One of world’s best ideas: the distinction between genotype and phenotype

One of the most important ideas ever is the distinction between genotype and phenotype – between our genes and the traits they influence. It seems obvious to us now, but scarcely more than 100 years ago it wasn’t, which led to a lot of confusion.

The scientist who really clarified the distinction between genotype and phenotype (and who, along with the word gene, coined these terms), was Wilhlem Johannsen. I recently wrote about Johannsen for Pacific Standard, in the context of the recent discovery of the molecular basis of a European blond allele. Here I want to show why Johannsen’s key insight dispelled so much confusion.

Johannsen summed up his views in a 1911 paper, “The Genotype Conception of Heredity.” He starts out by saying that scientists have been confused because they are thinking about apparent heredity, or the “transmission-conception” of heredity. This transmission conception, which had been around since Hippocrates and Aristotle, was that “the personal qualities of any individual organism are the true heritable elements of traits!” Continue reading “One of world’s best ideas: the distinction between genotype and phenotype”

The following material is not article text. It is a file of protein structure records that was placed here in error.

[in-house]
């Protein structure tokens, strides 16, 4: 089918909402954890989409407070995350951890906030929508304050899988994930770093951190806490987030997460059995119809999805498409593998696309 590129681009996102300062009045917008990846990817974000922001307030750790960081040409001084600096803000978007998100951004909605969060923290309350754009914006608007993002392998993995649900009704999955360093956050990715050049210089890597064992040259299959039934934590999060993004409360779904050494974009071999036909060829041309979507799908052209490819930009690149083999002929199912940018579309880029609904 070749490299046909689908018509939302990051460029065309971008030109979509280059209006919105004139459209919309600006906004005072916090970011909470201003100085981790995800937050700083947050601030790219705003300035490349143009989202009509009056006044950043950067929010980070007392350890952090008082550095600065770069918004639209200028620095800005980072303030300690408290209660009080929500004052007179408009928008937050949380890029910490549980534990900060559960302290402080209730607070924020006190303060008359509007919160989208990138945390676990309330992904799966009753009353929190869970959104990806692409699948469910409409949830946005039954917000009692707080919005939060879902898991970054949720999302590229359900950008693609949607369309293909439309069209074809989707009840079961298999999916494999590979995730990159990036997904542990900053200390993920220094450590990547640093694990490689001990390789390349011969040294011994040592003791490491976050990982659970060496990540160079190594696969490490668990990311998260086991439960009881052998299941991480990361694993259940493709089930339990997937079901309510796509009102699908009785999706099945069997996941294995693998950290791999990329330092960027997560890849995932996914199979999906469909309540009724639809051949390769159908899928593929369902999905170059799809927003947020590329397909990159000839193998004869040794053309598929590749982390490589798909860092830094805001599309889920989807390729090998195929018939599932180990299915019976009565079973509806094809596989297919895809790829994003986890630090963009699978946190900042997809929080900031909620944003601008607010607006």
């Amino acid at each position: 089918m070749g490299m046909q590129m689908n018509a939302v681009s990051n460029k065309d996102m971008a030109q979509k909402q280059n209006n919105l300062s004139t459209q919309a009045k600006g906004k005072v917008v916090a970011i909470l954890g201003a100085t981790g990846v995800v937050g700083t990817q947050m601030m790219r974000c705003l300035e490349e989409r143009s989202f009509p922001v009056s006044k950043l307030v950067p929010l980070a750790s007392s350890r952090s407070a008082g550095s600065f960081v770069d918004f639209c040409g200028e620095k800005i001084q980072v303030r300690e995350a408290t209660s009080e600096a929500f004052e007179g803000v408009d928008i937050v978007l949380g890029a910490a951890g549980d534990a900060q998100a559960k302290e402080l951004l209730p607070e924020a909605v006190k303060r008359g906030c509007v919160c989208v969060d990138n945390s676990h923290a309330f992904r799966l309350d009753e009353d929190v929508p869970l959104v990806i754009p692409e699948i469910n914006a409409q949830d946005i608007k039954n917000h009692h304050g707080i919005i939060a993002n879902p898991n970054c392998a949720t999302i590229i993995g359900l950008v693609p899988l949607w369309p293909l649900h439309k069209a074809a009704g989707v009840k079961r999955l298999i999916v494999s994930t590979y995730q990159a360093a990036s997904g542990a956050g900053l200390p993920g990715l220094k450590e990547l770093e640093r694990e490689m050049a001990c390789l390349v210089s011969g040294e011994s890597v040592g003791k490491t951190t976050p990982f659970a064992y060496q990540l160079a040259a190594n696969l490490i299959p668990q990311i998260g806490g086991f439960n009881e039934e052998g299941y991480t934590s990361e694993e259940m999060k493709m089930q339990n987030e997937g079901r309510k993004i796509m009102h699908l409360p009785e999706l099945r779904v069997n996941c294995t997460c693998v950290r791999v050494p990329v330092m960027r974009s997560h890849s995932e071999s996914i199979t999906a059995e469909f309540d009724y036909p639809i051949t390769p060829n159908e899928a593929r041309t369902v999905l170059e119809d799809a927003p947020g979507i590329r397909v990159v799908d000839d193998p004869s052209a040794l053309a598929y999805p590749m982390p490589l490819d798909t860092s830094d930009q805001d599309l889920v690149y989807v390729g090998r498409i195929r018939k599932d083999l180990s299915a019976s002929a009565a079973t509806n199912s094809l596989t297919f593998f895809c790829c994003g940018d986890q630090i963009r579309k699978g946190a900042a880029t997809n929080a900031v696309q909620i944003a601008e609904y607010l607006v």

Even Boltzmann had trouble with probability

Boltzmann was one of the genius founders of statistical thermodynamics, and yet the subtleties of probability tripped him up:

From “Compendium of the foundations of classical statistical physics” by Jos Uffink:

He introduced the probability distribution as follows:

“Let (v)dv be the sum of all the instants of time during which the velocity of a disc in the course of a very long time lies between v and v + dv, and let N be the number of discs which on average are located in a unit surface area, then

N ϕ(v)dv

is the number of discs per unit surface whose velocities lie between v and v + dv” Continue reading “Even Boltzmann had trouble with probability”